The House and Senate Appropriations Committees have approved their fiscal year (FY) 2019 Agriculture, Rural Development, Food and Drug Administration, and Related Agencies Appropriations Bills. This bill contains funding for the two U.S. Department of Agriculture (USDA) statistical agencies, the Economic Research Service (ERS) and the National Agricultural Statistics Service (NASS), as well as the National Institute of Food and Agriculture (NIFA), which funds competitive research projects. The House bill (H.R. 5961) was approved by the subcommittee on May 9 and by the full committee on May 16. The Senate version of the bill, which does not yet have a bill number, was passed by the subcommittee on May 22 and by the full committee on May 24.

At a Glance…

  •  Both the House and Senate bills would maintain flat funding for ERS at $86.8 million, rejecting the nearly 50 percent cut proposed in the President’s request.
  • Both the House and Senate propose decreases for the National Agricultural Statistics Service (NASS) as it ramps down from the 2017 Census of Agriculture; the House proposal of $173.7 million is $1.1 million below the Senate’s proposed $174.8 million. However, both levels are higher than the amount proposed in the President’s request.
  • The House bill would provide $1.45 billion for NIFA, which is 2.8 percent above FY 2018. The Senate bill includes $1.42 billion, an increase of 1.1 percent. Both chambers propose increases for the Agriculture and Food Research Initiative, with the House proposing a larger increase than the Senate.

The next step for both bills is consideration by their respective chambers. Both the House and Senate leadership have expressed a commitment to trying to pass at least some of the FY 2019 appropriations bills before the start of the new fiscal year on October 1. However, with August recess and the peak of campaign season quickly approaching, it remains to be seen which bills will be passed and when.

Read on for COSSA’s analysis of the House and Senate Appropriations Committees’ proposals for the Economic Research Service, National Agricultural Statistics Service, and National Institute of Food and Agriculture.

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Posted in Issue 11 (May 29), Update, Volume 37 (2018)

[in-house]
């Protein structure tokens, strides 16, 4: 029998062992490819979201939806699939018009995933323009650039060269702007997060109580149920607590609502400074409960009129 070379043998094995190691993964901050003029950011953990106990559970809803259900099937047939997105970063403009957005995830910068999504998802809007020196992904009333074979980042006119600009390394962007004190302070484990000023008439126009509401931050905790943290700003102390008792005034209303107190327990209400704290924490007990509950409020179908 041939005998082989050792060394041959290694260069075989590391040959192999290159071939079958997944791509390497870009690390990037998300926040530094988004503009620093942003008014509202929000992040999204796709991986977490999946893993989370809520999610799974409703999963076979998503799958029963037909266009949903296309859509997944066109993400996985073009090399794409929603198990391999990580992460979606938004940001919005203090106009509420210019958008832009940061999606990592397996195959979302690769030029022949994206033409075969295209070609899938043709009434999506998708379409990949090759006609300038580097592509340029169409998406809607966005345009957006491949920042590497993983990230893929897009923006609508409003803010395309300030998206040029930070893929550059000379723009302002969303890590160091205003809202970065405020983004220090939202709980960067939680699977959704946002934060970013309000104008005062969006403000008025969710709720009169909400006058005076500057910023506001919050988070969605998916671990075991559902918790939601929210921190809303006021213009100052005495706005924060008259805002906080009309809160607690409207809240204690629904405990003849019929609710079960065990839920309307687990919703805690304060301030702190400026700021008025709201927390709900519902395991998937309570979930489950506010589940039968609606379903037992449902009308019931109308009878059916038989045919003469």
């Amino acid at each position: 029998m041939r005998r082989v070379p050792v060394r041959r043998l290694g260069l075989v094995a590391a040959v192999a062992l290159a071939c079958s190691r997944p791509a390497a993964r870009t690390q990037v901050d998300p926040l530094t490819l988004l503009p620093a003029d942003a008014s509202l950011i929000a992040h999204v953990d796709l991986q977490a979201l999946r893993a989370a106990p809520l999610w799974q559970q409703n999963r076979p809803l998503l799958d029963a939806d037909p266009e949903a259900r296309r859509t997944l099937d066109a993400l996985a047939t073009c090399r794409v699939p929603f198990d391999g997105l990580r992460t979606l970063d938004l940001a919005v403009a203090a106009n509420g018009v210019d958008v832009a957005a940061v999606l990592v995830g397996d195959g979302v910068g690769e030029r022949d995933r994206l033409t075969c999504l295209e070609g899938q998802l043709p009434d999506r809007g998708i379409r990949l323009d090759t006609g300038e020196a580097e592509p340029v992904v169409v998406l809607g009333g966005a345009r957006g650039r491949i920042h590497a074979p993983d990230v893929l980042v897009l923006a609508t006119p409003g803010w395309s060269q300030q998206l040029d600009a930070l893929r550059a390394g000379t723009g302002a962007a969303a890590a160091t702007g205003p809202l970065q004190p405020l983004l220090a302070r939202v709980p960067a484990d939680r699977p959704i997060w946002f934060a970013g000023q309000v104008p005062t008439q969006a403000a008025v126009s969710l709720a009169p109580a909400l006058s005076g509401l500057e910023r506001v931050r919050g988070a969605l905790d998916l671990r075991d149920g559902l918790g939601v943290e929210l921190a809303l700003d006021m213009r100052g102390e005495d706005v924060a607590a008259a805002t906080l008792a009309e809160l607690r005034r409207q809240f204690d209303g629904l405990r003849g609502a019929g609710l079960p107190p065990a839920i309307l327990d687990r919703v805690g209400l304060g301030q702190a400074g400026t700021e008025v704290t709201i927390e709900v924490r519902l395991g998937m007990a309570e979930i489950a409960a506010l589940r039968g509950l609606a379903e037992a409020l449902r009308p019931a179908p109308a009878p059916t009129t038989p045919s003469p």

Senate Subcommittee Holds Hearing on 2019 NIH Budget

The Senate Appropriations Subcommittee on Labor, Health and Human Services, Education, and Related Agencies (LHHS) hosted leadership from the National Institutes of Health (NIH) to testify on the agency’s fiscal year (FY) 2019 budget request. NIH Director Francis Collins, National Institute of Neurological Disorders and Stroke Director Walter Koroshetz, National Institute of Allergy and Infectious Diseases Director Anthony Fauci, National Cancer Institute Director Norman Sharpless, and National Institute on Drug Abuse Director Nora Volkow all testified. Senators from both parties praised NIH for its accomplishments, further solidifying its position as a bipartisan priority. Subcommittee Chair Roy Blunt (R-MO), Ranking Member Patty Murray (D-WA), and other members of the subcommittee expressed concern with the $2 billion cut recommended in the President’s FY 2019 budget request, especially in contrast to the $3 billion increase NIH received from Congress in the FY 2018 omnibus spending bill. Committee members questioned witnesses on NIH activities related to the opioid epidemic, a universal flu vaccine, immunotherapy, the recent outbreak of Ebola in the Democratic Republic of the Congo, and a recent scandal at NIH regarding an alcohol industry-financed study of the health affects of alcohol. Written statements from Blunt and Collins, along with a recording of the hearing can be found on the committee’s website. COSSA’s coverage of FY 2019 funding is available here.